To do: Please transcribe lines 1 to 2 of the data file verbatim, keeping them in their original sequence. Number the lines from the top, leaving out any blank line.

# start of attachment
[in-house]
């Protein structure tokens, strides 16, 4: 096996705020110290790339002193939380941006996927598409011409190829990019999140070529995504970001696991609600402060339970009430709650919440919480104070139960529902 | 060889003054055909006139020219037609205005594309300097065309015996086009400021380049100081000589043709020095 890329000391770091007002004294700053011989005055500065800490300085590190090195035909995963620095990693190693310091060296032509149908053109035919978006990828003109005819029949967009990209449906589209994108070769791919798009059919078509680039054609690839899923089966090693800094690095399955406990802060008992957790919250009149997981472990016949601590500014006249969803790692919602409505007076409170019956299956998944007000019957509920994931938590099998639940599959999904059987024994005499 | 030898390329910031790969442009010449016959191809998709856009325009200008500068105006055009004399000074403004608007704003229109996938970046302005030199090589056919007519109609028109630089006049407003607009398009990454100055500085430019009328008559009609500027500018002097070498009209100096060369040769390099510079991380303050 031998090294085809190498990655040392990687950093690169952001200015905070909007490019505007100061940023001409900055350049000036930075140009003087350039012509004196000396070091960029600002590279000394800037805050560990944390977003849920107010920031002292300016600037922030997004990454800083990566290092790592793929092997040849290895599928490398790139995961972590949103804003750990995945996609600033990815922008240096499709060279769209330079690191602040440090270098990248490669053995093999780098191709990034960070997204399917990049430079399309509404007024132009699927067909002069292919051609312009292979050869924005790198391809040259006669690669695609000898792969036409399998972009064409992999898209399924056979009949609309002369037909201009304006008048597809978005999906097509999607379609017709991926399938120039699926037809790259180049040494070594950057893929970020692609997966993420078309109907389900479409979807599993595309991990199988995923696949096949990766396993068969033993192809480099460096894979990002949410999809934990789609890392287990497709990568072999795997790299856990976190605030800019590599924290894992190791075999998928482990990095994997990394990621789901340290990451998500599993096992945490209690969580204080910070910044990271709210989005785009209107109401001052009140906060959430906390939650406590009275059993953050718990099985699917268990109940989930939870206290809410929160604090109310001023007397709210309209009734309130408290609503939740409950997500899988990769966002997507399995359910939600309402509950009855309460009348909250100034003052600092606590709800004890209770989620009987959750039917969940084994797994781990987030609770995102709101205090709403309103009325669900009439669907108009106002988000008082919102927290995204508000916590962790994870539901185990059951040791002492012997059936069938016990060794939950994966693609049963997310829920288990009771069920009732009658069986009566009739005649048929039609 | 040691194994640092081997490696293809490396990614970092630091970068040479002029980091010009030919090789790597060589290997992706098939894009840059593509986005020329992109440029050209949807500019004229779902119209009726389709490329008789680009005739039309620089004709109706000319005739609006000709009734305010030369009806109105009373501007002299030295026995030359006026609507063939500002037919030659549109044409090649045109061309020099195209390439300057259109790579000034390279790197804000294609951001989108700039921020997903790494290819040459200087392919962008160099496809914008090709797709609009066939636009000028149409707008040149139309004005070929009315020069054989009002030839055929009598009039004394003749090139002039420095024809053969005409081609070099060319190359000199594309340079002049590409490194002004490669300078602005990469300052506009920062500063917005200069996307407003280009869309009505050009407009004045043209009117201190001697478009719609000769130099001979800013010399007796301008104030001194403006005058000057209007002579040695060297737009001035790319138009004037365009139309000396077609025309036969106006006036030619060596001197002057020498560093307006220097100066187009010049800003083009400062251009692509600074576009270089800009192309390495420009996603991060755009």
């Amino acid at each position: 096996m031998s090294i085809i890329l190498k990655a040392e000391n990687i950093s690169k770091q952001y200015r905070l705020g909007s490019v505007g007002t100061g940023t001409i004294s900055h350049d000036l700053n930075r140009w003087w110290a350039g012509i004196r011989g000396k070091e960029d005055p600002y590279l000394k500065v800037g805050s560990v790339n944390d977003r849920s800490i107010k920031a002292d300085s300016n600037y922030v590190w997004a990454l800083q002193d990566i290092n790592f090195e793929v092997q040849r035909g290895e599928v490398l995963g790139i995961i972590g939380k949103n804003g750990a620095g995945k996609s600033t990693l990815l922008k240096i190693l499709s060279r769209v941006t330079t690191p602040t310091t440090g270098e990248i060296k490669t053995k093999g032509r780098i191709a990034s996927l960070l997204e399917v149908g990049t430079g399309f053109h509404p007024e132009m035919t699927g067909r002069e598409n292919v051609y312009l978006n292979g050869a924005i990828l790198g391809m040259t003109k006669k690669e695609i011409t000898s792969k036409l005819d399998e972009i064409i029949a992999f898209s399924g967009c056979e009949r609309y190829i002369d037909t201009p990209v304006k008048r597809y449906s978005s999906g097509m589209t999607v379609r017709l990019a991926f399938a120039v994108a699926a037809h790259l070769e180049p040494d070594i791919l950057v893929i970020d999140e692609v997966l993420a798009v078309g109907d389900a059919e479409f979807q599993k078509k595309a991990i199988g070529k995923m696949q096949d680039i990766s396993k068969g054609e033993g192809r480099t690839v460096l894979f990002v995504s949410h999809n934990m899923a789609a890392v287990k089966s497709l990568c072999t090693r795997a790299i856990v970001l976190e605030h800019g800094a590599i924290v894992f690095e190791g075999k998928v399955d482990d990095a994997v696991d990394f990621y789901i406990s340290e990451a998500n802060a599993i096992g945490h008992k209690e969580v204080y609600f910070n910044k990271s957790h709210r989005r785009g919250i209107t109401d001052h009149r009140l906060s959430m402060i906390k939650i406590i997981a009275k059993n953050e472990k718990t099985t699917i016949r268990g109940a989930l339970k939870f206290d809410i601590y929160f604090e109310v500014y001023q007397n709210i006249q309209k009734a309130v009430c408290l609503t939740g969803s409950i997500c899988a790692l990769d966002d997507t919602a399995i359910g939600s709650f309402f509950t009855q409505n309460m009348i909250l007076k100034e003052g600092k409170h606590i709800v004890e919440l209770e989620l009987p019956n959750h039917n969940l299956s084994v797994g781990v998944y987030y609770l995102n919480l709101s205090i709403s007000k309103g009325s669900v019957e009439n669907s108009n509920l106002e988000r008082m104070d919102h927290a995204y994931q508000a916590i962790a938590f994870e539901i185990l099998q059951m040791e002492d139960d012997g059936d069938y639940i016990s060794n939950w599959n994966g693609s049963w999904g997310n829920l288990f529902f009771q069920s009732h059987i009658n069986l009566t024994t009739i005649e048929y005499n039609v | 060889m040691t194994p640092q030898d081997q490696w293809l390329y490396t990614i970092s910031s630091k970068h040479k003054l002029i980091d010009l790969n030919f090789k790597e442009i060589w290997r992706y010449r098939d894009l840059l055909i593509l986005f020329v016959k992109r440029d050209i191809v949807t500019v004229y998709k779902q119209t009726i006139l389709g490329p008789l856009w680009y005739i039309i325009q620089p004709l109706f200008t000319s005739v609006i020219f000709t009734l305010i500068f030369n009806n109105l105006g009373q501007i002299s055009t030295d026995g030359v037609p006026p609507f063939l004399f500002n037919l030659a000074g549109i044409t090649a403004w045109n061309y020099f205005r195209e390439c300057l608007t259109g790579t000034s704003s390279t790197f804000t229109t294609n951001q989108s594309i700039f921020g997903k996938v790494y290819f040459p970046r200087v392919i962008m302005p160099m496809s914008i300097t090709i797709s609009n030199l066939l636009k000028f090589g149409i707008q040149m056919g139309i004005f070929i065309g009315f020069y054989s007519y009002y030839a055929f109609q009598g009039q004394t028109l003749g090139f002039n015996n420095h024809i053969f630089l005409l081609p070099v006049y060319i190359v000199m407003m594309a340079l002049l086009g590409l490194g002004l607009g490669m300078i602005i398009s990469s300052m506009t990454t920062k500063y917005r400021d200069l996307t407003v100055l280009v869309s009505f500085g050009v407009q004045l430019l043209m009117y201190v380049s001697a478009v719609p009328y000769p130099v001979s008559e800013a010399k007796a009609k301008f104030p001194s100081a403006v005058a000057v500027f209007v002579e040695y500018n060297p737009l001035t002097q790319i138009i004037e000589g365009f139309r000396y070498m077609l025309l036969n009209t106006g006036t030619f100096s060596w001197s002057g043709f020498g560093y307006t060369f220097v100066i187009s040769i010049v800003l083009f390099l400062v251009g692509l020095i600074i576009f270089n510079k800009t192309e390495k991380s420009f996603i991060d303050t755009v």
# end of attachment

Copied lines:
[in-house]
């Protein structure tokens, strides 16, 4: 096996705020110290790339002193939380941006996927598409011409190829990019999140070529995504970001696991609600402060339970009430709650919440919480104070139960529902 | 060889003054055909006139020219037609205005594309300097065309015996086009400021380049100081000589043709020095 890329000391770091007002004294700053011989005055500065800490300085590190090195035909995963620095990693190693310091060296032509149908053109035919978006990828003109005819029949967009990209449906589209994108070769791919798009059919078509680039054609690839899923089966090693800094690095399955406990802060008992957790919250009149997981472990016949601590500014006249969803790692919602409505007076409170019956299956998944007000019957509920994931938590099998639940599959999904059987024994005499 | 030898390329910031790969442009010449016959191809998709856009325009200008500068105006055009004399000074403004608007704003229109996938970046302005030199090589056919007519109609028109630089006049407003607009398009990454100055500085430019009328008559009609500027500018002097070498009209100096060369040769390099510079991380303050 031998090294085809190498990655040392990687950093690169952001200015905070909007490019505007100061940023001409900055350049000036930075140009003087350039012509004196000396070091960029600002590279000394800037805050560990944390977003849920107010920031002292300016600037922030997004990454800083990566290092790592793929092997040849290895599928490398790139995961972590949103804003750990995945996609600033990815922008240096499709060279769209330079690191602040440090270098990248490669053995093999780098191709990034960070997204399917990049430079399309509404007024132009699927067909002069292919051609312009292979050869924005790198391809040259006669690669695609000898792969036409399998972009064409992999898209399924056979009949609309002369037909201009304006008048597809978005999906097509999607379609017709991926399938120039699926037809790259180049040494070594950057893929970020692609997966993420078309109907389900479409979807599993595309991990199988995923696949096949990766396993068969033993192809480099460096894979990002949410999809934990789609890392287990497709990568072999795997790299856990976190605030800019590599924290894992190791075999998928482990990095994997990394990621789901340290990451998500599993096992945490209690969580204080910070910044990271709210989005785009209107109401001052009140906060959430906390939650406590009275059993953050718990099985699917268990109940989930939870206290809410929160604090109310001023007397709210309209009734309130408290609503939740409950997500899988990769966002997507399995359910939600309402509950009855309460009348909250100034003052600092606590709800004890209770989620009987959750039917969940084994797994781990987030609770995102709101205090709403309103009325669900009439669907108009106002988000008082919102927290995204508000916590962790994870539901185990059951040791002492012997059936069938016990060794939950994966693609049963997310829920288990009771069920009732009658069986009566009739005649048929039609 | 040691194994640092081997490696293809490396990614970092630091970068040479002029980091010009030919090789790597060589290997992706098939894009840059593509986005020329992109440029050209949807500019004229779902119209009726389709490329008789680009005739039309620089004709109706000319005739609006000709009734305010030369009806109105009373501007002299030295026995030359006026609507063939500002037919030659549109044409090649045109061309020099195209390439300057259109790579000034390279790197804000294609951001989108700039921020997903790494290819040459200087392919962008160099496809914008090709797709609009066939636009000028149409707008040149139309004005070929009315020069054989009002030839055929009598009039004394003749090139002039420095024809053969005409081609070099060319190359000199594309340079002049590409490194002004490669300078602005990469300052506009920062500063917005200069996307407003280009869309009505050009407009004045043209009117201190001697478009719609000769130099001979800013010399007796301008104030001194403006005058000057209007002579040695060297737009001035790319138009004037365009139309000396077609025309036969106006006036030619060596001197002057020498560093307006220097100066187009010049800003083009400062251009692509600074576009270089800009192309390495420009996603991060755009």